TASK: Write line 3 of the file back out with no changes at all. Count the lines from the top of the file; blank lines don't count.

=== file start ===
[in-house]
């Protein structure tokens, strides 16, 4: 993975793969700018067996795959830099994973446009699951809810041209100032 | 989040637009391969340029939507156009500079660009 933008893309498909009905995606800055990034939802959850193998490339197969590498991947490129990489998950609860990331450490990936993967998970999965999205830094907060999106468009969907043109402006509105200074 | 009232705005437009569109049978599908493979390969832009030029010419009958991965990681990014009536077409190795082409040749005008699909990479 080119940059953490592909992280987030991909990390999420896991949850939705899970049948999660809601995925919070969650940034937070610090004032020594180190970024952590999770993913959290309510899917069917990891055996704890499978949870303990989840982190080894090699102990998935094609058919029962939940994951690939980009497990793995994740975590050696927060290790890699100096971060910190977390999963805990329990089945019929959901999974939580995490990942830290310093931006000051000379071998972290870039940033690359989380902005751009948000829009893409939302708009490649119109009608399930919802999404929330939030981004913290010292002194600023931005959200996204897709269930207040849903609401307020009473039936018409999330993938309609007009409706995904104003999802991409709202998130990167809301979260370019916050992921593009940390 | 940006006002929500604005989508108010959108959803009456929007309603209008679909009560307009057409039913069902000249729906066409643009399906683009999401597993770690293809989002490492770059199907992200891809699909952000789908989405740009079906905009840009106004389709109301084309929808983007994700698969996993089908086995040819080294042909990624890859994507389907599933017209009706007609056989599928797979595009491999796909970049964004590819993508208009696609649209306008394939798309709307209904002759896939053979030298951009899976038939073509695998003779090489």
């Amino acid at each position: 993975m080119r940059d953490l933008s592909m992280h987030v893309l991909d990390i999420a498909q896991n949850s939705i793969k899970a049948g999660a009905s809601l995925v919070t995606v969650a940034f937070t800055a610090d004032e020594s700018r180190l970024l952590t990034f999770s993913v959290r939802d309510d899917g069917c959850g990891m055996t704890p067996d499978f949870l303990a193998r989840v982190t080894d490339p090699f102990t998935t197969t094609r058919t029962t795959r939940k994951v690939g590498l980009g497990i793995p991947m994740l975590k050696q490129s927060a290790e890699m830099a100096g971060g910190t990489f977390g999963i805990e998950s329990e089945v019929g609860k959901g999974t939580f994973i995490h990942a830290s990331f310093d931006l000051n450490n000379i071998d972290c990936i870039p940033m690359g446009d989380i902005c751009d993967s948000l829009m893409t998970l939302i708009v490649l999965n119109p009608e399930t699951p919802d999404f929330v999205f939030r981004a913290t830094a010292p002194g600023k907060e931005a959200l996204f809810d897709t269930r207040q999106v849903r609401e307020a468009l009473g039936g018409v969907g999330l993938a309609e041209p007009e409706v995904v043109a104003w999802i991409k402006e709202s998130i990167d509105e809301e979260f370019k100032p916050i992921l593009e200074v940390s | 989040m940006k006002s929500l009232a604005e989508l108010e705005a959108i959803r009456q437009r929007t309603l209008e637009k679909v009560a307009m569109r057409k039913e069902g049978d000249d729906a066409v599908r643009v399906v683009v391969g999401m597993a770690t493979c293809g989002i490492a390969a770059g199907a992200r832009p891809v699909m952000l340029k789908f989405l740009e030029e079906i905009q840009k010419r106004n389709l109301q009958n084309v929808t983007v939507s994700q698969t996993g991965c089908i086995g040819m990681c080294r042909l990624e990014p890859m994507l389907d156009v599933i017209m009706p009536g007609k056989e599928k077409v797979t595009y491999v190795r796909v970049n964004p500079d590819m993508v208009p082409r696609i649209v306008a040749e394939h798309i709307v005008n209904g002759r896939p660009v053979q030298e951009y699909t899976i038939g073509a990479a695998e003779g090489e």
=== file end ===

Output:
């Amino acid at each position: 993975m080119r940059d953490l933008s592909m992280h987030v893309l991909d990390i999420a498909q896991n949850s939705i793969k899970a049948g999660a009905s809601l995925v919070t995606v969650a940034f937070t800055a610090d004032e020594s700018r180190l970024l952590t990034f999770s993913v959290r939802d309510d899917g069917c959850g990891m055996t704890p067996d499978f949870l303990a193998r989840v982190t080894d490339p090699f102990t998935t197969t094609r058919t029962t795959r939940k994951v690939g590498l980009g497990i793995p991947m994740l975590k050696q490129s927060a290790e890699m830099a100096g971060g910190t990489f977390g999963i805990e998950s329990e089945v019929g609860k959901g999974t939580f994973i995490h990942a830290s990331f310093d931006l000051n450490n000379i071998d972290c990936i870039p940033m690359g446009d989380i902005c751009d993967s948000l829009m893409t998970l939302i708009v490649l999965n119109p009608e399930t699951p919802d999404f929330v999205f939030r981004a913290t830094a010292p002194g600023k907060e931005a959200l996204f809810d897709t269930r207040q999106v849903r609401e307020a468009l009473g039936g018409v969907g999330l993938a309609e041209p007009e409706v995904v043109a104003w999802i991409k402006e709202s998130i990167d509105e809301e979260f370019k100032p916050i992921l593009e200074v940390s | 989040m940006k006002s929500l009232a604005e989508l108010e705005a959108i959803r009456q437009r929007t309603l209008e637009k679909v009560a307009m569109r057409k039913e069902g049978d000249d729906a066409v599908r643009v399906v683009v391969g999401m597993a770690t493979c293809g989002i490492a390969a770059g199907a992200r832009p891809v699909m952000l340029k789908f989405l740009e030029e079906i905009q840009k010419r106004n389709l109301q009958n084309v929808t983007v939507s994700q698969t996993g991965c089908i086995g040819m990681c080294r042909l990624e990014p890859m994507l389907d156009v599933i017209m009706p009536g007609k056989e599928k077409v797979t595009y491999v190795r796909v970049n964004p500079d590819m993508v208009p082409r696609i649209v306008a040749e394939h798309i709307v005008n209904g002759r896939p660009v053979q030298e951009y699909t899976i038939g073509a990479a695998e003779g090489e």